Thank you for your continuing leadership!
The 2019 Legislature has finished, and the Governor has acted on all of the legislation that was completed. This was a unique session as it started very quickly with the “Rocket Docket” bills being pushed through in the first weeks of the session and a flurry of activity on behalf of the Legislature. At the end, 46 public school related bills passed and were signed, and an additional 14 Memorials were passed. Within this newsletter is a synopsis of that enacted legislation. Preeminent in these actions were the funding and restructuring of public school programs and funding related to the Martinez-Yazzie Lawsuit, the restructuring of teacher salaries and the increases of salaries of all public school personnel along with an increase in minimum wage.
Significantly, the implementation of substantial funding increases for K-5+ and Extended Learning Time (ELT) set a backdrop of opportunity for each public school in New Mexico to enhance its practice in providing for increased support to students in elementary education as well as extending learning practices for all students, potentially. Each district in New Mexico must determine what is the best fit for their community and their students. Since both programs are permissive and not mandatory, the pressure is on local districts to find the “best fit.”
K-5+ was funded so that all schools which meet the criteria can fully implement the program if they decide to do so. However, several of the rules create decision points that may be problematic to some districts. This program provides for 25 additional days of learning (generally at the beginning of the school year) for those students in program. The teacher for that cohort is expected to be the service person for both the summer and for the subsequent school year. Early monitoring of this issue seems to show a number of teachers that are hesitant to work the additional 25 days; this creates a quandary for principals and district administrators. Martinez-Yazzie set a target for additional learning opportunities for at-risk students and the K-5+ program design does exactly that. This will likely be an ongoing issue in some districts. The funding methodology for K-5+ has changed and is now funded on a 0.3 factored basis. Hence, each student that is in program on July 17 will create approximately $1,369 additional to fund the program cost. In a class of 20 that will create a revenue stream of approximately $27,380.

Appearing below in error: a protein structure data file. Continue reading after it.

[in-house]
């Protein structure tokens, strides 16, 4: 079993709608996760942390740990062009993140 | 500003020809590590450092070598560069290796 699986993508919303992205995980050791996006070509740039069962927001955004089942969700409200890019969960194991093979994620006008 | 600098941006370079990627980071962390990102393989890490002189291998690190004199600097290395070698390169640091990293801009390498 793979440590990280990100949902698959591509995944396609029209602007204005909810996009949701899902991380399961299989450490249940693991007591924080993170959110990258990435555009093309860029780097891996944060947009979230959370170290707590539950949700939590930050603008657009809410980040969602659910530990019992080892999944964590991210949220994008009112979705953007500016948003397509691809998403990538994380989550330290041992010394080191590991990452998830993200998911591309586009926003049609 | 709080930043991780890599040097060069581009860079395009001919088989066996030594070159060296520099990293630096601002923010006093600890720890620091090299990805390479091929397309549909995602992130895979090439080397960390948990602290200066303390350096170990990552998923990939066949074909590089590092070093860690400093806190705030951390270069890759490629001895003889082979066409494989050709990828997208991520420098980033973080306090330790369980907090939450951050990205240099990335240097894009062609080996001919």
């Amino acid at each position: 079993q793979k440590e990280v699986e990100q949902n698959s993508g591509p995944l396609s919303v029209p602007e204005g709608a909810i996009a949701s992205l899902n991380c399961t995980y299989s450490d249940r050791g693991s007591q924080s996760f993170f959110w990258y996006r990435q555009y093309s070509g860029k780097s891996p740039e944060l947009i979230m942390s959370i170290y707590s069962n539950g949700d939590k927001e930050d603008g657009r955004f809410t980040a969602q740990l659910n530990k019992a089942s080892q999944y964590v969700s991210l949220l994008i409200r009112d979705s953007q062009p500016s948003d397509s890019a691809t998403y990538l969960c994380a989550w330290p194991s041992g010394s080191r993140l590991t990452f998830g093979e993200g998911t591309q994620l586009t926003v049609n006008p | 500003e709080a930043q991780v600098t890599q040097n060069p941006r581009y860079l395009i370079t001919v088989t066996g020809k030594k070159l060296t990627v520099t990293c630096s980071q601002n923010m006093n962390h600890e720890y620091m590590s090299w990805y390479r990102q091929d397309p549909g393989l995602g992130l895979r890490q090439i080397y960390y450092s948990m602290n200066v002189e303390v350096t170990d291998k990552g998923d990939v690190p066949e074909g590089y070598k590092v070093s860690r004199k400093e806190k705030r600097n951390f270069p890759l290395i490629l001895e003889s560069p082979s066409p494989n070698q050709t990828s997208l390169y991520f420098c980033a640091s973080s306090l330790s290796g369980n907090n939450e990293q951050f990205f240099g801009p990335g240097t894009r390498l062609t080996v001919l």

Extended Learning Time (ELT) also is designed to meet the Martinez-Yazzie criteria by providing for three things: 10 additional days (or equivalent hours if coupled with K-5+), after school enrichment and support, and 80 hours of PD for teachers. The interest is to serve the additional learning needs of students and create an environment of support particularly for students at-risk. There is no “cohort” requirement in ELT. However, should a school or district elect to implement ELT, it will require all three parts to be implemented AND calls for an increase of 10 days to the existing instruction time, a 190-day teacher calendar (for five-day school districts) or a 160-day teacher calendar (for four-day school districts), and a minimum of 80 hours of teacher PD during the year. The funding for this component is 0.11 which equates to approximately $502 per student enrolled at that site. For a class of 20 (in comparison to K-5+) it would generate approximately $10,040.
There has been considerable confusion regarding teacher minimum salaries due to different Level 1 numbers in HB5/SB1 and HB2. The final resolution sets the Level 1 minimum salary at $41,000. The calculation for the minimum salary measures is AFTER you have determined the 6% increase upon the current year salaries. So, the three tiers at minimum are $41,000, $50,000 and $60,000, respectively. There has been other confusion regarding principal salary language. Principals are on a statutory index for salary that is based upon the Level 3 minimum. That starting point is, therefore, $60,000. So the following salaries are the minimums: HS Principal (1.6 factor)- $96,000; HS Assistant Principal (1.25 factor)-$75,000; Middle School Principal (1.4 factor)-$84,000; MS Assistant Principal (1.15 factor)-$69,000; Elementary School Principal (1.2 factor)-$72,000; ES Assistant Principal (1.1 factor)-$66,000. And finally, minimum wage is set at $9.00.
We will continue to report out other impacts of legislation as the year continues. Thanks again for all of your efforts!